In Balearic In Vitro Fertilization Center (CEFIVBA), Palma de Mallorca (Spain) we have a shared desire with our patients, we would like to be able to get all our patients get pregnant and to achieve their dream of creating a family. Since 1985 we have been working hard and struggling to make it happen.

Although we know it can be an unattainable Dream, we work with illusion, but we are aware of the difficulties.

For this reason we have an advantageous deal for our patients in order to facilitate access to Assited Reproduction Techniques in Spain and benefit from the advances and benefits that they give to couples with difficulty to conceive by their own.

WE FINANCE YOUR TREATMENTS

At 12 months WITHOUT INTEREST

If you are interested, you can make an appointment by calling +34 971 918 045, where we will attend and will inform you about any questions. Or send an e-mail to This email address is being protected from spambots. You need JavaScript enabled to view it.

Artificial Inseminaction

For a woman to get pregnant, a man’s sperm must travel from the vagina through the cervix (narrow, lower part of the womb), into the uterus (womb), and up into one of the fallopian tubes. If sperm arrives in the tubes soon after the release of the egg from the ovary (ovulation), the sperm and egg can meet in the tube, most commonly, on the side that ovulation took place, and then fertilization may occur.

Because the cervix naturally limits the number of sperm that enter the uterus, only a few sperm actually make their way to the fallopian tubes. Artificial insemination is a procedure that bypasses the cervix and places sperm into a woman’s uterus around the time of ovulation. Placing the sperm directly into the uterus makes the trip to the fallopian tubes much shorter. This way, there is a better chance that more sperm will make their way closer to the egg. This procedure is performed to improve a woman’s chance of getting pregnant.

When is Artificial insemination helpful?

There are many reasons why couples experience difficulty having a baby. Artificial insemination may be useful for some of them.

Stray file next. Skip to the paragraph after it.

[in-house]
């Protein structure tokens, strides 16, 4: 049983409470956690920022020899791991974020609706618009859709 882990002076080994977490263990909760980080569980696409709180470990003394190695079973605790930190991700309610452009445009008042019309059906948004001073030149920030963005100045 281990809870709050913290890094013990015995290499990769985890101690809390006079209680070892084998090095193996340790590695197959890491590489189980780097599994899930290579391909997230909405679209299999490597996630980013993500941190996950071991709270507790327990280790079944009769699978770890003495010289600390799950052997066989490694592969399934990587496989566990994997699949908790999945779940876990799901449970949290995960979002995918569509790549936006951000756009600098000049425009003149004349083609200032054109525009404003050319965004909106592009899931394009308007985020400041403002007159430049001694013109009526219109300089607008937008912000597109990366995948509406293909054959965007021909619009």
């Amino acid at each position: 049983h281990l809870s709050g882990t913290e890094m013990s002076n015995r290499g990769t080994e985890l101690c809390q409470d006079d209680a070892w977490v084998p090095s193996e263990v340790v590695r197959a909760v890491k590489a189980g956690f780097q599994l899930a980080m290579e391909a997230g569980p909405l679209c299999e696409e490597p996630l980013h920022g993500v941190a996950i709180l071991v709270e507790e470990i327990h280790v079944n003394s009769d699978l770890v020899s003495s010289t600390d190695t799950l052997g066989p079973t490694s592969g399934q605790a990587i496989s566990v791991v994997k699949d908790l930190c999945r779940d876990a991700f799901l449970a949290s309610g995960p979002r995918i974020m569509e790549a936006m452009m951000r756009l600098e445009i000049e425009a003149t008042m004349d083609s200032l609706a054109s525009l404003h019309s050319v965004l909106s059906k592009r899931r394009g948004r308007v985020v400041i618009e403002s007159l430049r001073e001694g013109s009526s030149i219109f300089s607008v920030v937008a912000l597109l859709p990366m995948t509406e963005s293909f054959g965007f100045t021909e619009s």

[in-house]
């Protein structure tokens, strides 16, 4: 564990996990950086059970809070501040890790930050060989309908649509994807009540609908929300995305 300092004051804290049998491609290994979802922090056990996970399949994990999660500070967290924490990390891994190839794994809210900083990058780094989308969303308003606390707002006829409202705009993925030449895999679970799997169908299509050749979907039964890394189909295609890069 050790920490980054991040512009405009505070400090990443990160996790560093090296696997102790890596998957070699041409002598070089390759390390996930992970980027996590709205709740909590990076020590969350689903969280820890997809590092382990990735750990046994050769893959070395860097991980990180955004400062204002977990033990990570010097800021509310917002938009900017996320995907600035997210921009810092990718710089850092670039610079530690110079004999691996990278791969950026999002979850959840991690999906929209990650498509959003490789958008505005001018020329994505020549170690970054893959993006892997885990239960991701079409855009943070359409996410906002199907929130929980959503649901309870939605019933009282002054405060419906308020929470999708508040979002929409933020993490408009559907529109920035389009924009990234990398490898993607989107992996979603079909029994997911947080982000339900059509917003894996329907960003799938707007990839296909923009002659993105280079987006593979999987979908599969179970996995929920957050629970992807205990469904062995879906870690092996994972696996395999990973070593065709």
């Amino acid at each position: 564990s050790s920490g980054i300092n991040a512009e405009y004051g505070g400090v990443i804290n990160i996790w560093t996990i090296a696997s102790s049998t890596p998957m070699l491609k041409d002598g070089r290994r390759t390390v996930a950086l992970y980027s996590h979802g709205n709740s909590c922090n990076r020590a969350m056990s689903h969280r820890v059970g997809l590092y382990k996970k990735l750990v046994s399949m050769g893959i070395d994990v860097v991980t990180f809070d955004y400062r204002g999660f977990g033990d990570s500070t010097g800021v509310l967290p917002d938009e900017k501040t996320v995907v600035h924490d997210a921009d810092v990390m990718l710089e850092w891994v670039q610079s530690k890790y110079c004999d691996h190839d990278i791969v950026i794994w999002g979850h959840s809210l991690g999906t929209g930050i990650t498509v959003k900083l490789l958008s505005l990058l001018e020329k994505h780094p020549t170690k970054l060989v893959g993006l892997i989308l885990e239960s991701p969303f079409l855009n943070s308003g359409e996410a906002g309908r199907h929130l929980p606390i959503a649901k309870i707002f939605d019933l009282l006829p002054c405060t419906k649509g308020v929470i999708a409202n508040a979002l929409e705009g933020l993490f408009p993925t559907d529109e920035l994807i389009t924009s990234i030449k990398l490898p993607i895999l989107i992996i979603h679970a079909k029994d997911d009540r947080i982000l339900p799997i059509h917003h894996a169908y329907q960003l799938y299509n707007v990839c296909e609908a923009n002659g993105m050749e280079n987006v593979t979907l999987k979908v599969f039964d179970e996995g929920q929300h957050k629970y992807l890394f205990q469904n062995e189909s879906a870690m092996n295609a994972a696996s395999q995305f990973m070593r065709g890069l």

Female infertility. Women who do not release an egg regularly (ovulate) may take medications to help them ovulate regularly. These women may need Artificial insemination to time insemination at about the same time as ovulation. Also, Artificial insemination is helpful when a woman’s cervix has scarring that prevents the sperm from entering the uterus from the vagina. This may be seen in women who have had surgery on their cervix (cryosurgery, cone biopsy, LEEP, etc.).

Infertile women sometimes take medications (by mouth or as an injection) that cause their ovaries to produce several eggs at once. These women appear to have a better chance of getting pregnant if they also have Artificial insemination.

Male infertility. Artificial insemination is most commonly used when the male partner has a low sperm count or if the movement of the sperm (motility) is less than ideal. But also, Artificial insemination is useful for couples that are infertile because the male has problems developing an erection or being able to ejaculate. For example, retrograde ejaculation is when the sperm are released backwards into the bladder, instead of through the penis, at the time of male orgasm. A number of medical conditions can cause retrograde ejaculation. Sperm ejaculated into the bladder can be taken from urine and used for Artificial insemination. Also, Artificial insemination may help if the man has an abnormal urethral opening (opening of the penis).

Fertility preservation. Men may collect and freeze (cryopreserve) their sperm for future use before having a vasectomy, testicular surgery, or radiation/chemotherapy treatment for cancer. The sperm can then be used later for Artificial insemination.

Third party reproduction. Artificial insemination is performed when couples use sperm from a man who is not the woman’s partner to have a baby. This is called donor insemination (DI). DI is commonly performed when the male partner’s sperm quality is so severely damaged that his sperm shouldn’t be used for conception and in vitro fertilization is not an option. DI can also be used if the man has certain genetic diseases that he does not want to pass on to his children. Single women or lesbian couples who want to have a baby may also consider DI.